Northeastern Argentina’s history is inseparable from the two great rivers—the southward-flowing Uruguay and Paraná—that eventually unite to form the Río de la Plata estuary.
Between the rivers, the Mesopotamian provinces of Entre Ríos, Corrientes, and Misiones form a virtual island where, in pre-Columbian times, Guaraní-speaking Indians subsisted on beans, maize, and root crops like manioc and sweet potatoes. River fish also played an important role in the diet, though wild game was less abundant than in the southerly pampas.
On the Paraná’s right bank, and northward into the Gran Chaco’s “green hell,” the aboriginal inhabitants were mostly hunter-gatherers who, like the Guaraní, also relied on fishing.
More numerous than the nomadic inhabitants of the pampas, the semi-sedentary Guaraní attracted the attention of early Spanish explorers. In 1537, Pedro de Mendoza’s lieutenant Pedro de Ayolas ascended the Paraná to found the city of Asunción, in present-day Paraguay, where the Guaraní provided them food and other essentials. From Asunción, Spanish settlement proceeded south into Corrientes and Santa Fe.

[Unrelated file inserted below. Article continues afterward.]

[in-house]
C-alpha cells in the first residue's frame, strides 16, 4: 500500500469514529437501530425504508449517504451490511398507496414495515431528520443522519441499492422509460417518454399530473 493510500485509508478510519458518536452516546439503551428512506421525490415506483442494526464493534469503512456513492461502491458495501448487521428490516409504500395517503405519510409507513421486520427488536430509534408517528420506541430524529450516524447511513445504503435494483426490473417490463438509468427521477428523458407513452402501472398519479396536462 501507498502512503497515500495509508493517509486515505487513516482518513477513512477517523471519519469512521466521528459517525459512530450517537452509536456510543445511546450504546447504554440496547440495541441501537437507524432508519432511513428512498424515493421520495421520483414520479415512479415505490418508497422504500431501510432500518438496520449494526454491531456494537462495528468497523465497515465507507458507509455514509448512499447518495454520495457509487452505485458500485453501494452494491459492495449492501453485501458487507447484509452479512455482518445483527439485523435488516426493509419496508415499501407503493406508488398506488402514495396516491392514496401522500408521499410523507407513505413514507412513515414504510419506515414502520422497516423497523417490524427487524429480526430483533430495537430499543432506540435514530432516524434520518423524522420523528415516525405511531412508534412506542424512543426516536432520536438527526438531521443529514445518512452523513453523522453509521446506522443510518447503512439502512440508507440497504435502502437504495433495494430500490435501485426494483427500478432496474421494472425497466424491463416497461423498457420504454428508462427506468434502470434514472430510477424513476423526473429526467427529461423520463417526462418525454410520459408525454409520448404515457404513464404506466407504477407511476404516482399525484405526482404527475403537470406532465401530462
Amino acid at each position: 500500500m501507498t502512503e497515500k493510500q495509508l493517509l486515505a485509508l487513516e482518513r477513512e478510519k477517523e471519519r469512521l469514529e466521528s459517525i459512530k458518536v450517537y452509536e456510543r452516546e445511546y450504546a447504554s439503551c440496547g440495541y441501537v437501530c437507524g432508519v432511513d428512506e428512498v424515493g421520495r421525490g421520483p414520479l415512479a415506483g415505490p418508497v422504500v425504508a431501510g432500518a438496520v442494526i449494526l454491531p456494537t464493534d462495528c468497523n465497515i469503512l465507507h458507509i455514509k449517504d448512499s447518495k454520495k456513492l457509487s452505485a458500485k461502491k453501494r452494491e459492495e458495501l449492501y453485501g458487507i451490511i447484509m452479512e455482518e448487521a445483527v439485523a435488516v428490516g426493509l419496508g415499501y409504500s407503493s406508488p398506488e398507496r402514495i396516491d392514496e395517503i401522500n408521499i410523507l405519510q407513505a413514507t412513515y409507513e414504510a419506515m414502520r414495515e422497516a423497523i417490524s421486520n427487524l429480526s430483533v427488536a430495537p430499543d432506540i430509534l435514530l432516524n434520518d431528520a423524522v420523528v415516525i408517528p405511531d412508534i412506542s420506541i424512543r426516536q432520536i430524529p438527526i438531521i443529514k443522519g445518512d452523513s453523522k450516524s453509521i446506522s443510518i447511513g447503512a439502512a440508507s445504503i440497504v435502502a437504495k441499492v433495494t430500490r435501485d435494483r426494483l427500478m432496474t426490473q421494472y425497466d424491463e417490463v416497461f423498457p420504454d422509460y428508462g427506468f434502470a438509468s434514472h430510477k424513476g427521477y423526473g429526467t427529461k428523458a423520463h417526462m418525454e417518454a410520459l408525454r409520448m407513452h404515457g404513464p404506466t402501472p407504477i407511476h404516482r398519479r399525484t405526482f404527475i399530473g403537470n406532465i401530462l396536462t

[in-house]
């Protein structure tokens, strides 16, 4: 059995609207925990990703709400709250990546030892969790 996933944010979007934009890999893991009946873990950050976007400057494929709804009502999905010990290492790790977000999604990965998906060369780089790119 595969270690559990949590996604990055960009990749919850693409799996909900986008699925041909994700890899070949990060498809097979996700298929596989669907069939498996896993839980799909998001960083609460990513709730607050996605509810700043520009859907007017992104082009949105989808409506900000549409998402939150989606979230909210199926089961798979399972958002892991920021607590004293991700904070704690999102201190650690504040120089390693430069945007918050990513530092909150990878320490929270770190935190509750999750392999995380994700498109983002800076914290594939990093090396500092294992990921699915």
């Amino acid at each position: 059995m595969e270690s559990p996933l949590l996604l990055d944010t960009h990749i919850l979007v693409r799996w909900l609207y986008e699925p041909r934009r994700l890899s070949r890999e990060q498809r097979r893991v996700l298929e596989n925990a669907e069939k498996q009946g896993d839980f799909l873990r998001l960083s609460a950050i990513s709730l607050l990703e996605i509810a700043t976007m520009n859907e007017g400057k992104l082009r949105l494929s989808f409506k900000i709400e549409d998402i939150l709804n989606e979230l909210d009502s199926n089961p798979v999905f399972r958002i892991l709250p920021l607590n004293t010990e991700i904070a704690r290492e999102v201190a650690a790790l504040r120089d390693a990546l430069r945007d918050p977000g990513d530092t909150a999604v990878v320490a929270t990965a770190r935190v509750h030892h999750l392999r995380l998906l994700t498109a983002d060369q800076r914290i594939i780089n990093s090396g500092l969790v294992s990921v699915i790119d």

The most effective colonizers, though, were the Jesuits who congregated the Guaraní into permanent settlements and taught them the Spanish language, Catholic religion, and even skilled trades like violin-making. At the same time, many Guaraní served as unskilled labor on the Jesuits’ yerba mate (Paraguayan tea) plantations and cattle ranches.
The Jesuits’ success provoked Portuguese slave raids from Brazil and political intrigues in Spain that brought their expulsion from the Americas in 1767, and lush subtropical forests soon covered their monumental sandstone missions.
In postcolonial times, Argentine Mesopotamia became an area of caudillos (provincial strongmen)—most notably Justo José Urquiza, who helped topple the Rosas dictatorship—and then the staging point for the War of the Triple Alliance against Paraguay in the 1870s. The west bank of the Paraná, though, surged ahead economically as the river port of Rosario became a major export point for grains from the pampas.
Today, Mesopotamia, the Chaco provinces, and even the provincial capital of Santa Fe lag behind Rosario in their economic development and cultural life.
© Wayne Bernhardson from Moon Argentina, 3rd edition